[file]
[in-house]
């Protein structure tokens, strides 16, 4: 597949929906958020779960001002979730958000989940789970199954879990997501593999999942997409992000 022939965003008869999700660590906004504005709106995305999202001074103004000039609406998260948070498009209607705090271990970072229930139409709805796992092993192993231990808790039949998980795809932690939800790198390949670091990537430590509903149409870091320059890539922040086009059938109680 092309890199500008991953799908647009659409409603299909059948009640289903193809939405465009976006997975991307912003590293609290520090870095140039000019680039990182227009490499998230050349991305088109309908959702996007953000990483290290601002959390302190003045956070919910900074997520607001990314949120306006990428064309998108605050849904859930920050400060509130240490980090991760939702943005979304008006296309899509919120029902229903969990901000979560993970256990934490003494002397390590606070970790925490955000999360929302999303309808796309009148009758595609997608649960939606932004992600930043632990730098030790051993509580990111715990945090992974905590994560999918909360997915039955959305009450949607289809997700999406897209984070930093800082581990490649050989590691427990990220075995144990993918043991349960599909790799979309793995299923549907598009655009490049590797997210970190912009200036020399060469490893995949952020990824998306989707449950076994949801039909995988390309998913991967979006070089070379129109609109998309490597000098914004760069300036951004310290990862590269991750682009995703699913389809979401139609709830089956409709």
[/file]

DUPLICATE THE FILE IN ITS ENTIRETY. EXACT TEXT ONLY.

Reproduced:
[in-house]
């Protein structure tokens, strides 16, 4: 597949929906958020779960001002979730958000989940789970199954879990997501593999999942997409992000 022939965003008869999700660590906004504005709106995305999202001074103004000039609406998260948070498009209607705090271990970072229930139409709805796992092993192993231990808790039949998980795809932690939800790198390949670091990537430590509903149409870091320059890539922040086009059938109680 092309890199500008991953799908647009659409409603299909059948009640289903193809939405465009976006997975991307912003590293609290520090870095140039000019680039990182227009490499998230050349991305088109309908959702996007953000990483290290601002959390302190003045956070919910900074997520607001990314949120306006990428064309998108605050849904859930920050400060509130240490980090991760939702943005979304008006296309899509919120029902229903969990901000979560993970256990934490003494002397390590606070970790925490955000999360929302999303309808796309009148009758595609997608649960939606932004992600930043632990730098030790051993509580990111715990945090992974905590994560999918909360997915039955959305009450949607289809997700999406897209984070930093800082581990490649050989590691427990990220075995144990993918043991349960599909790799979309793995299923549907598009655009490049590797997210970190912009200036020399060469490893995949952020990824998306989707449950076994949801039909995988390309998913991967979006070089070379129109609109998309490597000098914004760069300036951004310290990862590269991750682009995703699913389809979401139609709830089956409709």